As of this moment, 40,265 Americans have died. They loved their families and friends. They had hopes and dreams. They were moms and dads, daughters and sons, grandmas, and grandpas. They meant something to somebody. Their deaths are barely acknowledged by anyone. They exist as statistics.
This is a frightening time we live in. We are in survival mode. Our world has become very small. We cling to our immediate family. Their protection and safety consume our lives. It is hard to think about anything else.
We are terrified when a member of our family is positive or we get the virus. Our nightmare has become a reality. We ride the ups and downs of something we have no control over. Most of the time, all ends well. Sometimes it ends in tragedy, sending a shockwave through the family.
This tragedy is now a reality for thousands of people across the country. They die alone. Nobody is there to say goodbye except the caregiver. They give everything to try and save them. They are the ones that hold their hand after they pass away. Each death marks their soul.
Families are not able to say goodbye. Funerals can’t be held, so their lives are suspended in time, unable to fully grieve the loss of their loved one. There is no closure.
Their deaths it is too painful for the rest of us. It brings reality too close. We can’t look to our leaders. They barely acknowledge all the deaths. They offer no condolences. Not even a “you are in my prayers.” They want a round of applause because their models and statistics predict less loss of life.
The dead are not statistics. They were real people with lives and families just like us. Now their families are suffering. No one is acknowledging that suffering. There are no pictures of them on TV. No list of names like during a war. We are allowed to escape reality.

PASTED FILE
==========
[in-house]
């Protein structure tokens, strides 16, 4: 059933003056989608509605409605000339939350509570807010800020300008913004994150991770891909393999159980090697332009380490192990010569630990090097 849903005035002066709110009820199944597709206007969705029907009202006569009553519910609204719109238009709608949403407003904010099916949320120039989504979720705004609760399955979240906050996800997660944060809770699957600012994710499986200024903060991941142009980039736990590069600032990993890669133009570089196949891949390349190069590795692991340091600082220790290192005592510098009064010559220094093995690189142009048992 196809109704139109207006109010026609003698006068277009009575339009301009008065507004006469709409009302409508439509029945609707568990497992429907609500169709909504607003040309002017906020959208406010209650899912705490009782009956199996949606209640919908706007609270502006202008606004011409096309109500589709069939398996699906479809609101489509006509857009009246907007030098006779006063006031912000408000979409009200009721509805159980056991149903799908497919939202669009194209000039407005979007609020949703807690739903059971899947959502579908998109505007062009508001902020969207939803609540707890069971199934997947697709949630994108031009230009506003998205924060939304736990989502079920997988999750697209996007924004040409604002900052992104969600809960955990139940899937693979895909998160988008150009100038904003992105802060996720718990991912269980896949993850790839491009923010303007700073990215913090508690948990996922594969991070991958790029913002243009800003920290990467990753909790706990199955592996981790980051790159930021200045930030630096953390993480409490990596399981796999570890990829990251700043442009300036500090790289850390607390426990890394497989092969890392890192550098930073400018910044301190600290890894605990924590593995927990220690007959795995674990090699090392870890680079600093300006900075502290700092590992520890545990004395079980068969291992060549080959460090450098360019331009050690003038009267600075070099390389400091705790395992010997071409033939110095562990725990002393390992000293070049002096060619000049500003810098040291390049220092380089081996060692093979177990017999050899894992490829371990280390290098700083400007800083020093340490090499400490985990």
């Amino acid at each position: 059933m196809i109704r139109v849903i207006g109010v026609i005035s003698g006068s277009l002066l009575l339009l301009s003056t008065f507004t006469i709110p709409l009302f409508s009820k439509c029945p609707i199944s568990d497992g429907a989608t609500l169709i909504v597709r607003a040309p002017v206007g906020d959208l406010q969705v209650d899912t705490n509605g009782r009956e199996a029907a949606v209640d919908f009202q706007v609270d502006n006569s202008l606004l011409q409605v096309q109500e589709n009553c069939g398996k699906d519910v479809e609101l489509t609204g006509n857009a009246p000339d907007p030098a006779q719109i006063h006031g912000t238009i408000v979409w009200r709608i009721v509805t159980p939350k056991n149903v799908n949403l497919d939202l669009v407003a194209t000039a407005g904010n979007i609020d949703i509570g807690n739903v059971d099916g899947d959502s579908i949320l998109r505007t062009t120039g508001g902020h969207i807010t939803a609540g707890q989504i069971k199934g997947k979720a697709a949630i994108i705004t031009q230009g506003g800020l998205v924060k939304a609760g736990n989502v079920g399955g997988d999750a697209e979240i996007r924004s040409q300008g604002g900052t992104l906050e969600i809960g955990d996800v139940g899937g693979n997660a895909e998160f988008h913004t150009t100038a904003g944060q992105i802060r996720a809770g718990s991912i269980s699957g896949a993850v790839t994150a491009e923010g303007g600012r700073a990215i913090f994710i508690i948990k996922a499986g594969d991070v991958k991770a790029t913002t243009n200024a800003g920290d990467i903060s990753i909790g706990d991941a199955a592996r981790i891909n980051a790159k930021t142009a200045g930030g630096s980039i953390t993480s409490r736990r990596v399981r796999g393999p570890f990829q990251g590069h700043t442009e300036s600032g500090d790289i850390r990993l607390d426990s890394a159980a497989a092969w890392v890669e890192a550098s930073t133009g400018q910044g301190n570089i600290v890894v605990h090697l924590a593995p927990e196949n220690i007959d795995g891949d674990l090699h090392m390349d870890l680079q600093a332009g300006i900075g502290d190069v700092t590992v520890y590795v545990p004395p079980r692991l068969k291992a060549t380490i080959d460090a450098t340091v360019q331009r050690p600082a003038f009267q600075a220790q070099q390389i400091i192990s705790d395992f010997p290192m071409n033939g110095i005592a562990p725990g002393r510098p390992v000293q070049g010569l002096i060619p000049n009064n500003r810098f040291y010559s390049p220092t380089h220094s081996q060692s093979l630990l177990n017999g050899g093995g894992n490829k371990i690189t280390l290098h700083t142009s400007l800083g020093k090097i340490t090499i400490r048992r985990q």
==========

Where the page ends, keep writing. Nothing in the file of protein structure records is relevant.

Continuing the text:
Sometimes we can’t escape it, the death. We see the refrigerated trucks outside of hospitals to hold the dead. The temporary graves dug on an island in New York City. We quickly turn away or turn it off. The families can’t turn it off. They imagine their loved one in a refrigerated truck, a temporary grave.
The first death from coronavirus in the U.S. was recorded on February 29. In the seven weeks since then, the death count has risen to 40,750. That is 5,821 Americans a week. Imagine a war where this many people were lost in just seven weeks; our devastation and sorrow would be front-page news.
One of the those who died is Jazmond Dixon. She died on March 22. Let me tell you about her. She was 31 and lived in St. Louis. She was the first loss of life in St. Louis. She had just completed a master’s in business administration. She worked at the American Red Cross in the blood bank. According to her biography in the Washington Post, her family said this about her :
“What’s so devastating is, we’re a large, close-knit family who spends an incredible amount of time together. And if Jazmond was to have passed away from ‘normal’ causes, our family would have camped out at the hospital, and no one would have left,” Johnson said. “The fact that this virus robbed us of being there for our cousin at the time she really needed family the most, it really robbed us of closure.”
Her story is one of 40,750 loved ones lost to 40,750 families. It is time to acknowledge them, honor them, tell their stories. It’s the least we can do.
Susan Shannon is a retired nurse who blogs at madness: tales of a retired emergency room nurse.
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